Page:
// create the test class
            MyClass obj = new MyClass();

            obj.objChanged += delegate(object sender, ObjChangeEventArgs e) {
                Console.WriteLine("{0} had the '{1}' property changed", sender.GetType(), e.propChanged);
            };

            string str;
            do {
                Console.WriteLine("Enter a value: ");
                str = Console.ReadLine();
                if (!str.Equals("exit")) {
                    obj.Val = str;
                }
            } while (!str.Equals("exit"));
            Console.WriteLine("Goodbye!");
        }

    }
}

First, We declare the event handler by the following code. We define the event by using the generic syntax of C#, instead of the delegate declaration. The name of the event is objChanged.

// declare the event handler      
public event EventHandler<ObjChangeEventArgs> objChanged;

We declare a custom sub-class derived from the .NET event args base-class.  In this case, the name of the class is ObjChangeEventArgs and it is a subclass of EventArgs, which is a sub-class derived from the .NET event args base-class.

class ObjChangeEventArgs : EventArgs
{
    public string propChanged;
}

We set up the event by the following code. There are two parameters in the implementation. this refers to the original class, in this case, it is MyClass. new ObjChangeEventArgs() refers to the subclass of EventArgs, which is a sub-class derived from the .NET event args base-class.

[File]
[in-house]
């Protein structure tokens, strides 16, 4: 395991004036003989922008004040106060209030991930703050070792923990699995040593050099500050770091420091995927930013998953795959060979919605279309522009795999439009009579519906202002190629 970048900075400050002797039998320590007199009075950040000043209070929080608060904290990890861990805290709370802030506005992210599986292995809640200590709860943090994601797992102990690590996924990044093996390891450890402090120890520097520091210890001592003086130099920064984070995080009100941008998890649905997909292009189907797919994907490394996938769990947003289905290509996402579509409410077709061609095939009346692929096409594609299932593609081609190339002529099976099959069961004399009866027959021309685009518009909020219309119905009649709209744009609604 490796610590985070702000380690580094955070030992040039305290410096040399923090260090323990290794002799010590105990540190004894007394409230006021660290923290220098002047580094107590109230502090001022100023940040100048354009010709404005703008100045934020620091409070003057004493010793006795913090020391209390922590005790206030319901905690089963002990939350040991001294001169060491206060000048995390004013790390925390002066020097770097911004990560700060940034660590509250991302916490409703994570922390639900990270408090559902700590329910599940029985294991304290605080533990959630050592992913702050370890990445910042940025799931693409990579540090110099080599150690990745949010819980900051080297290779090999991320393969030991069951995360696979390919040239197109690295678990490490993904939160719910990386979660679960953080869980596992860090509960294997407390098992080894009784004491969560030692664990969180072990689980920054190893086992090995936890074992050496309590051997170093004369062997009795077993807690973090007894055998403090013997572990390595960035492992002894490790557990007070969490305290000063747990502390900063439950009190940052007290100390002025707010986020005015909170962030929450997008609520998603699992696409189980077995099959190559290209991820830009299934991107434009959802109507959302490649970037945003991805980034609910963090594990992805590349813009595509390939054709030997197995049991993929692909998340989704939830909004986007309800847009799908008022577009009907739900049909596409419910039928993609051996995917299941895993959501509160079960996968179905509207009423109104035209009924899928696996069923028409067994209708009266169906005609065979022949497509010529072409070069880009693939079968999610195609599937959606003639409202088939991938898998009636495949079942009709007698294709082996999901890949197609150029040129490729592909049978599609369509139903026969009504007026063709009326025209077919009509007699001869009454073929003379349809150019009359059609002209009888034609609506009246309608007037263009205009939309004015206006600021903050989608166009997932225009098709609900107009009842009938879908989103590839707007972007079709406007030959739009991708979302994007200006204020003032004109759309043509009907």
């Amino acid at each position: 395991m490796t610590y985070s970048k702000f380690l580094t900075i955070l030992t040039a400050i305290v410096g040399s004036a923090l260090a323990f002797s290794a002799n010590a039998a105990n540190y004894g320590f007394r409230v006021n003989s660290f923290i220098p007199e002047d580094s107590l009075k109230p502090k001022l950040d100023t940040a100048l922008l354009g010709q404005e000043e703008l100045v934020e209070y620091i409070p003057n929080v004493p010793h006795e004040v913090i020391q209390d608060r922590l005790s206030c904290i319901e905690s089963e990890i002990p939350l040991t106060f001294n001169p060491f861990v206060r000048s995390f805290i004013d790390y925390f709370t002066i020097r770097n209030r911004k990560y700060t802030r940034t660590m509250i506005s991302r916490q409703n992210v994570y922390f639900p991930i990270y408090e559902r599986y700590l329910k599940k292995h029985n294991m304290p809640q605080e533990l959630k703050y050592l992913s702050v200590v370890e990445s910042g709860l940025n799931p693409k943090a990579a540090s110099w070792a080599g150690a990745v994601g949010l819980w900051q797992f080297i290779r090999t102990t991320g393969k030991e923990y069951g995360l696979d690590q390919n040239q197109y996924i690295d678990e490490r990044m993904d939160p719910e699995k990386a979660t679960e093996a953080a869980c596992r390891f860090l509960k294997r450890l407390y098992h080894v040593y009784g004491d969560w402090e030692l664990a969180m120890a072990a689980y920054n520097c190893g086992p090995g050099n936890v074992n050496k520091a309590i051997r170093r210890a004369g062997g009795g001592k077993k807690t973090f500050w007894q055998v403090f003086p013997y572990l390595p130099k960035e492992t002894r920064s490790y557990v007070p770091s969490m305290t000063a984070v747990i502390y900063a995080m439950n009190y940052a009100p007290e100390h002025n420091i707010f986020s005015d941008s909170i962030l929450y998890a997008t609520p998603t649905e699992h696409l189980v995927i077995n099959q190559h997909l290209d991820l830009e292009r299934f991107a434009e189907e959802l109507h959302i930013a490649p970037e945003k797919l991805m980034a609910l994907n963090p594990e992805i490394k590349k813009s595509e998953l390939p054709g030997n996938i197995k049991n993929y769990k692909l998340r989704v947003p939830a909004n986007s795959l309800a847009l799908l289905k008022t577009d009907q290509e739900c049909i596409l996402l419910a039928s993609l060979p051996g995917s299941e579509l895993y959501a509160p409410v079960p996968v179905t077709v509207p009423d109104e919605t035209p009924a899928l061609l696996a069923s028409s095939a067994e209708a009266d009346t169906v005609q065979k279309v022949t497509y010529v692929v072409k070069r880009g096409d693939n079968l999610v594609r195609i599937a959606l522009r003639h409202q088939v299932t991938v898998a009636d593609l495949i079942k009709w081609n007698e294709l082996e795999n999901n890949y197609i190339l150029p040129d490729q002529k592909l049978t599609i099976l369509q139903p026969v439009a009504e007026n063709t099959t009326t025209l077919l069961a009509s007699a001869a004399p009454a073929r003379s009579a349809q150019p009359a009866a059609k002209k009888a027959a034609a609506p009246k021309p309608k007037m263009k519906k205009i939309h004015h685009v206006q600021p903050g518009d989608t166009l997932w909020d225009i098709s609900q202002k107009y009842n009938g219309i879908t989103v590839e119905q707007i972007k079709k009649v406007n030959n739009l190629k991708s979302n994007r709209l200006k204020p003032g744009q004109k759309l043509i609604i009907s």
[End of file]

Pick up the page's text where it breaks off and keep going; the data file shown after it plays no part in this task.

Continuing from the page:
// when the value changes, fire the event
this.objChanged(this, new ObjChangeEventArgs() { 
propChanged = "Val" 
});

After that, we switch on and implement the event by the following code:

obj.objChanged += delegate(object sender, ObjChangeEventArgs e) 
{
Console.WriteLine("{0} had the '{1}' property changed", sender.GetType(), e.propChanged);
};

Event in C# programming is widely used in our development, especially when we are doing the web, UI development. It takes time to sink in, but it is very rewarding in the end. Good Luck.